Back in 1840, when William Henry Harrison was running for president, his campaign made a bold marketing push to reinvent the aristocratic candidate in order to gain popular support. Although Harrison came from a wealthy family, studied medicine at the University of Pennsylvania, spoke Latin and French, served in Congress and rose to the rank of general in the U.S. Army, his campaign handlers rebranded him as one of the common folk – the kind of a guy who would be happy sitting at home in a log cabin with a jug of hard cider. Not surprisingly, the electorate bought this manufactured image, and Harrison defeated incumbent President Martin Van Buren in the election.
I am reminded of the 1840 political reinvention of Harrison when reading about the 2009 political reinvention of Sen. Chris Dodd, D-Conn., the chairman of the Senate Banking Committee. In the past week, Dodd has sought to emulate Harrison by presenting a radical reinvention of his public persona – the one-time friend of Angelo is now the friend of the working-class homeowner.
Dodd, as you probably know, has begun advocating an extraordinary overhaul of the federal regulatory systems. His proposal, which took over 1,100 pages to spell out, completely rewrites how Washington will keep track of the financial services industry while supposedly protecting consumers from questionable loan products.
On its own terms, this is fascinating – not since the 1930s has there been such a sweeping attempt to overhaul the way that the federal government oversees the nation's financial services system. However, there are significant problems that give the Dodd effort a distinctive piscine aroma.
For starters, Dodd's proposals are out of sync with what the White House envisioned for this issue and what his colleagues over in the House of Representatives are offering as legislative solutions. Rep. Barney Frank, D-Mass., the head of the House Banking Committee, has a much milder opinion of what regulatory reform should encompass. Frank has also taken a significantly kinder view of the nation's community banks and credit unions, having thoughtfully removed them from the oversight powers of the proposed Consumer Financial Protection Agency.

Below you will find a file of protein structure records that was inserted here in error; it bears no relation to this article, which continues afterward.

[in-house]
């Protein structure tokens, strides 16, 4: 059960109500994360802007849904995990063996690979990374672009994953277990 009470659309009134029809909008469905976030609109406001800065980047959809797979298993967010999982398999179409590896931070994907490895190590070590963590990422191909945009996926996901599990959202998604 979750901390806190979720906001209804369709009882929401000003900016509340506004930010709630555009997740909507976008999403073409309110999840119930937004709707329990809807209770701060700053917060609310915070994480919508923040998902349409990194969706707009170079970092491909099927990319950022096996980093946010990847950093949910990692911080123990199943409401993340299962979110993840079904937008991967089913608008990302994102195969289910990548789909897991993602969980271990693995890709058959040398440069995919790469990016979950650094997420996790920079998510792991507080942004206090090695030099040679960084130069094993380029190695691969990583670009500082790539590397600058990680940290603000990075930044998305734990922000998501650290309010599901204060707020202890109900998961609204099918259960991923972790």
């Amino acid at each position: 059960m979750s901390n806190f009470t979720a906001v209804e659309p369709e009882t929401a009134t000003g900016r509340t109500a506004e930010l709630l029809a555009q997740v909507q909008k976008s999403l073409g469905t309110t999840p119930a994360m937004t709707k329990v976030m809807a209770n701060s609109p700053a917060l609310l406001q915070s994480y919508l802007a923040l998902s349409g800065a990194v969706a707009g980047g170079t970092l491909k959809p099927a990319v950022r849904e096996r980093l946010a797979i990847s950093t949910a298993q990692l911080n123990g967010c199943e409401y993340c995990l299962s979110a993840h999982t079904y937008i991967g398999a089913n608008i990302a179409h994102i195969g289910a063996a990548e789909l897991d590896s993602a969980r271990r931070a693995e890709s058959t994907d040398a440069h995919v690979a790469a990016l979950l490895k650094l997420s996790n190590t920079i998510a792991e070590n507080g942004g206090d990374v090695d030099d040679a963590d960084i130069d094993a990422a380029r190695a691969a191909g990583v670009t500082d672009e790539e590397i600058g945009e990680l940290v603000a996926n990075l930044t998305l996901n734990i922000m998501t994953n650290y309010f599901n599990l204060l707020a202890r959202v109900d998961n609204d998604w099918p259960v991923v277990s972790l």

Dodd, however, is also pushing for a new a single federal regulator called the Financial Institutions Regulatory Administration. This agency would force the elimination of the Office of the Comptroller of the Currency and the Office of Thrift Supervision, while simultaneously stripping the Federal Deposit Insurance Corp. of its oversight of state banks and the Federal Reserve of its supervisory powers over bank-holding companies. Over in the House, Frank's legislative agenda doesn't include this approach, nor is this particular strategy championed at the White House.
Dodd, of course, has been in Washington long enough to know that such proposals will not go unchallenged. No Republicans have said that they will support his efforts, and the banking industry trade associations have already come out against such notions. And, of course, the regulatory bodies that are set to disappear or get chopped down by this plan won't take this challenge to their powers without a loud fight.
So what is the point of this? Is Dodd thinking about the future of the U.S. financial system? Or are his thoughts closer to home – or, to be blunt, closer to his home?
Next year, Dodd is up for re-election, and his current poll numbers with Connecticut voters shows that his popularity is at an all-time low. Much of the voter disapproval with Dodd circles back to his image of being much too cozy with the banking industry – a fact that is reinforced in any Connecticut cinema showing Michael Moore's new agitprop ‘Capitalism: A Love Story,’ which includes a section on Dodd's sweetheart mortgage deals.
So what better way is there for Dodd to counter that image of being the bankers' best pal than by smacking them with a 1,100-page proposal that no banker could possibly love? Never mind that there is very little likelihood that few of the 1,100 pages worth of ideas will become reality. The idea of Dodd fighting against the bankers (and, by extension, for the regular homeowners) will look good in his TV campaign advertisements.
Yes, it is a cynical view of things. But, really, Dodd has been at the helm of the Senate Banking Committee since January 2007 – why did he wait until now to enact anything resembling reformatory change in how the federal government regulates the financial services industry?
Whether Dodd can replicate the 1840 election and successfully rebrand himself via the William Henry Harrison approach remains to be seen. Personally, I think it will take the consumption of a lot of hard cider before any of the Connecticut voters will be fooled into thinking Dodd is offering log cabin-style values in his election year maneuvering.
– Phil Hall, editor, [b][i]Secondary Marketing Executive[/i][/b]
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